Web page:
Polk County, North Carolina

Year Established

County Seat

Significance of County Name

Population (2010)



William Polk


Legislative Act Creating County

First Settled / By

County Evolution by Decade

Official County Website

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1760s / Settlers of Tryon County

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Historical Post Offices

American Revolution

American Civil War

Significant Education Events

Alphabetical / Date Started

Battles & Skirmishes

Coming Later

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Airports in Polk County

Maps of Polk County

Books About Polk County

Genealogy Sources

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A History of Polk County

Polk County was formed in 1855 from Rutherford and Henderson counties. It was named in honor of Lt.-Colonel William Polk "who rendered distinguished service in the Battles of Germantown, Brandywine and Eutaw, in all of which he was wounded." It is in the southwestern section of the state and is bounded by the state of South Carolina and Henderson and Rutherford counties in North Carolina. The present land area is 237.85 square miles and the 2010 population was 20,510.

The Legislative Act directed that the court and records should be kept at the home of J. Mills until a court house could be erected. It also named commissioners to obtain a site for public buildings, lay out a town by the name of Columbus, and erect a court house. Columbus has been the county seat ever since. 

By 1540, some 47 years after Columbus discovered the New World, Hernando DeSoto had arrived in the mountain country, probably here in Polk County, where he found the Cherokee tribe already in an advanced state of civilization. The Indians lived in substantially-built log houses. Though accomplished hunters, they subsisted chiefly by their knowledge of agriculture. They raised corn, pumpkins, and beans.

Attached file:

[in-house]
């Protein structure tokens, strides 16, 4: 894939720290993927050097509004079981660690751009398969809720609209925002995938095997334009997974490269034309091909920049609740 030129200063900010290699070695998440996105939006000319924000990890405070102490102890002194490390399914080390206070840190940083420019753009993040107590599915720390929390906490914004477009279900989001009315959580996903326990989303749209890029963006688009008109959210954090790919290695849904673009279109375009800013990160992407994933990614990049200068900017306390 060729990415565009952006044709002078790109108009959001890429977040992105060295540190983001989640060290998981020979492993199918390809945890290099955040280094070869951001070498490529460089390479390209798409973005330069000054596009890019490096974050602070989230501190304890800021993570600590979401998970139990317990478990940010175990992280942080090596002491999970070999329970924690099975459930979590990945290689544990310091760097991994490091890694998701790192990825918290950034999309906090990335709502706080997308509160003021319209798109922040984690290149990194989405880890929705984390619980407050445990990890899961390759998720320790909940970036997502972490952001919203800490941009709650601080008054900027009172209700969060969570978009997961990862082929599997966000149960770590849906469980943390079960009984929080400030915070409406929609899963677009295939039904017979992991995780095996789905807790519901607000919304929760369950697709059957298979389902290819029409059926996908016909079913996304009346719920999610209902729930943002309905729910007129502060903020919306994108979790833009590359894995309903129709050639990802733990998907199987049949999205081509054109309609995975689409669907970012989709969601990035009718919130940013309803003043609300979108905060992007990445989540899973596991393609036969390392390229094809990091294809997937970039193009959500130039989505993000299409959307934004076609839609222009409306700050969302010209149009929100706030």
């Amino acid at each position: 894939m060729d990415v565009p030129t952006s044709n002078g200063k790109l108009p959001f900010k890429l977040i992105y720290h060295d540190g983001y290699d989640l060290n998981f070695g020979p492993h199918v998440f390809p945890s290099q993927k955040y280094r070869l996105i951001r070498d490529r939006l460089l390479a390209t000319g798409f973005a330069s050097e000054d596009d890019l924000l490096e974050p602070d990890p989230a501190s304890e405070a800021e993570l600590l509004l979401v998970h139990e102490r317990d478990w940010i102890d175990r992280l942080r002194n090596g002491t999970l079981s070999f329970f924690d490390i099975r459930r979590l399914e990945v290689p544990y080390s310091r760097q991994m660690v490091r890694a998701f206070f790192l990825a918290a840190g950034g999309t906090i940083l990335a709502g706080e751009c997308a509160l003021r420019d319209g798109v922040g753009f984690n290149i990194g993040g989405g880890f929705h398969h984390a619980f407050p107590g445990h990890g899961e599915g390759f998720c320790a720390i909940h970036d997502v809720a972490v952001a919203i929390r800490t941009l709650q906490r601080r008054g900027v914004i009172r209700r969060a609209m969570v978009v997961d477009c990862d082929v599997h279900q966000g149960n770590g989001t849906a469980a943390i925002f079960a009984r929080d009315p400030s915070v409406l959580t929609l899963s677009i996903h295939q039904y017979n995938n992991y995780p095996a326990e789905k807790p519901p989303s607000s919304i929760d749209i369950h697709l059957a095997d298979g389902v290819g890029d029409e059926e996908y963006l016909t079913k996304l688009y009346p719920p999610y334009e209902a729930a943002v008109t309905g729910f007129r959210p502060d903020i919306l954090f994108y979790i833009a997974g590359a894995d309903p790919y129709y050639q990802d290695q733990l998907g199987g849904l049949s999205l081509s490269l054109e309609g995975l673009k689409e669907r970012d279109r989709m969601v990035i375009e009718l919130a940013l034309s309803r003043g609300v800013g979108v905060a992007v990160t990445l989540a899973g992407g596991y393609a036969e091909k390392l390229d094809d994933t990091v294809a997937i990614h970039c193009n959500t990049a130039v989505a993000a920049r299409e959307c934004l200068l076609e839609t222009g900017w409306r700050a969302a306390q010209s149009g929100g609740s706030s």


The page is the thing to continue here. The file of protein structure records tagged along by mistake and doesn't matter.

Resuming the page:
The area was a fine place in which to live, as the first white settlers quickly learned. Several decades before the American Revolution a sprinkling of families had set down their roots in the mountain coves in the midst of the Cherokee hunting lands. By 1768, traders were already traveling up the old Blackstock Road from Charlestown to bargain for furs and hides. The proximity of the two civilizations resulted in many clashes and much bloodshed. The conflicts became so numerous that Royal Governor William Tryon, himself journeyed west from the colonial capital to parley with the Cherokees and negotiate a boundary line.

The new line agreed upon extended from a point near Greenville in South Carolina to the highest peak on White Oak Mountain. When the treaty had been signed, Governor Tryon was flattered to learn that the settlers had named the highest place on White Oak as Tryon Peak.

Determination of the boundary, however, failed to ensure safety for the pioneers to the east or for Indians to the west. Many vicious raids continued despite the establishment of forts. One of the heroes of the time was the Indian, Skyuka.